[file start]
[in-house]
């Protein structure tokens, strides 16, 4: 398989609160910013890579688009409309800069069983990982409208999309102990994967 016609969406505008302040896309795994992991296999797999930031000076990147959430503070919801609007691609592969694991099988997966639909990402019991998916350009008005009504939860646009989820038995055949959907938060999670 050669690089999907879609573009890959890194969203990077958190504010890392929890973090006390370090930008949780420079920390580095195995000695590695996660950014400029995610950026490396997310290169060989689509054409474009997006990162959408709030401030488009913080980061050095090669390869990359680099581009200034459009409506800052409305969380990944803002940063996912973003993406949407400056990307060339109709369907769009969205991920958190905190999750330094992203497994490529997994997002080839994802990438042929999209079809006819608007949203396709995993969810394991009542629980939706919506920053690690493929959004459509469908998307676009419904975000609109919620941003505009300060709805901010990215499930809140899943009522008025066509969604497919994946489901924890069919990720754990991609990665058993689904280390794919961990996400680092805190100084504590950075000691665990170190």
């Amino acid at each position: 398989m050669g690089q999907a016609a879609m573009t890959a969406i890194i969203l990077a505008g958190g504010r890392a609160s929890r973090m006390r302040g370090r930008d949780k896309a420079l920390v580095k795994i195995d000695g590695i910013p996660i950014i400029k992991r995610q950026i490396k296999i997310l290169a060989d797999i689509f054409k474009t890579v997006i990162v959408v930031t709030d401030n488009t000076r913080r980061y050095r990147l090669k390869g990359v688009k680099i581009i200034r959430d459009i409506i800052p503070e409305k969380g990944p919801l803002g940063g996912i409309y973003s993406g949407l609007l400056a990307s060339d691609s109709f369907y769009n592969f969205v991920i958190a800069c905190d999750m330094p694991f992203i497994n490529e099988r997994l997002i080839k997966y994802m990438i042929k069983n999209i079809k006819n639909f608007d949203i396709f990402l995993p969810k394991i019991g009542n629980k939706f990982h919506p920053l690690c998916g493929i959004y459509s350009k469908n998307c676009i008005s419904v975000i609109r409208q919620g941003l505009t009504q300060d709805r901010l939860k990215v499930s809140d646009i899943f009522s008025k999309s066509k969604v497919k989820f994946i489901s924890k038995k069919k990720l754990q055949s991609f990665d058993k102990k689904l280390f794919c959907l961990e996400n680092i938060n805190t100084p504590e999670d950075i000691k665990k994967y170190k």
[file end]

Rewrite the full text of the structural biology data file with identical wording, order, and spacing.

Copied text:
[in-house]
């Protein structure tokens, strides 16, 4: 398989609160910013890579688009409309800069069983990982409208999309102990994967 016609969406505008302040896309795994992991296999797999930031000076990147959430503070919801609007691609592969694991099988997966639909990402019991998916350009008005009504939860646009989820038995055949959907938060999670 050669690089999907879609573009890959890194969203990077958190504010890392929890973090006390370090930008949780420079920390580095195995000695590695996660950014400029995610950026490396997310290169060989689509054409474009997006990162959408709030401030488009913080980061050095090669390869990359680099581009200034459009409506800052409305969380990944803002940063996912973003993406949407400056990307060339109709369907769009969205991920958190905190999750330094992203497994490529997994997002080839994802990438042929999209079809006819608007949203396709995993969810394991009542629980939706919506920053690690493929959004459509469908998307676009419904975000609109919620941003505009300060709805901010990215499930809140899943009522008025066509969604497919994946489901924890069919990720754990991609990665058993689904280390794919961990996400680092805190100084504590950075000691665990170190």
């Amino acid at each position: 398989m050669g690089q999907a016609a879609m573009t890959a969406i890194i969203l990077a505008g958190g504010r890392a609160s929890r973090m006390r302040g370090r930008d949780k896309a420079l920390v580095k795994i195995d000695g590695i910013p996660i950014i400029k992991r995610q950026i490396k296999i997310l290169a060989d797999i689509f054409k474009t890579v997006i990162v959408v930031t709030d401030n488009t000076r913080r980061y050095r990147l090669k390869g990359v688009k680099i581009i200034r959430d459009i409506i800052p503070e409305k969380g990944p919801l803002g940063g996912i409309y973003s993406g949407l609007l400056a990307s060339d691609s109709f369907y769009n592969f969205v991920i958190a800069c905190d999750m330094p694991f992203i497994n490529e099988r997994l997002i080839k997966y994802m990438i042929k069983n999209i079809k006819n639909f608007d949203i396709f990402l995993p969810k394991i019991g009542n629980k939706f990982h919506p920053l690690c998916g493929i959004y459509s350009k469908n998307c676009i008005s419904v975000i609109r409208q919620g941003l505009t009504q300060d709805r901010l939860k990215v499930s809140d646009i899943f009522s008025k999309s066509k969604v497919k989820f994946i489901s924890k038995k069919k990720l754990q055949s991609f990665d058993k102990k689904l280390f794919c959907l961990e996400n680092i938060n805190t100084p504590e999670d950075i000691k665990k994967y170190k």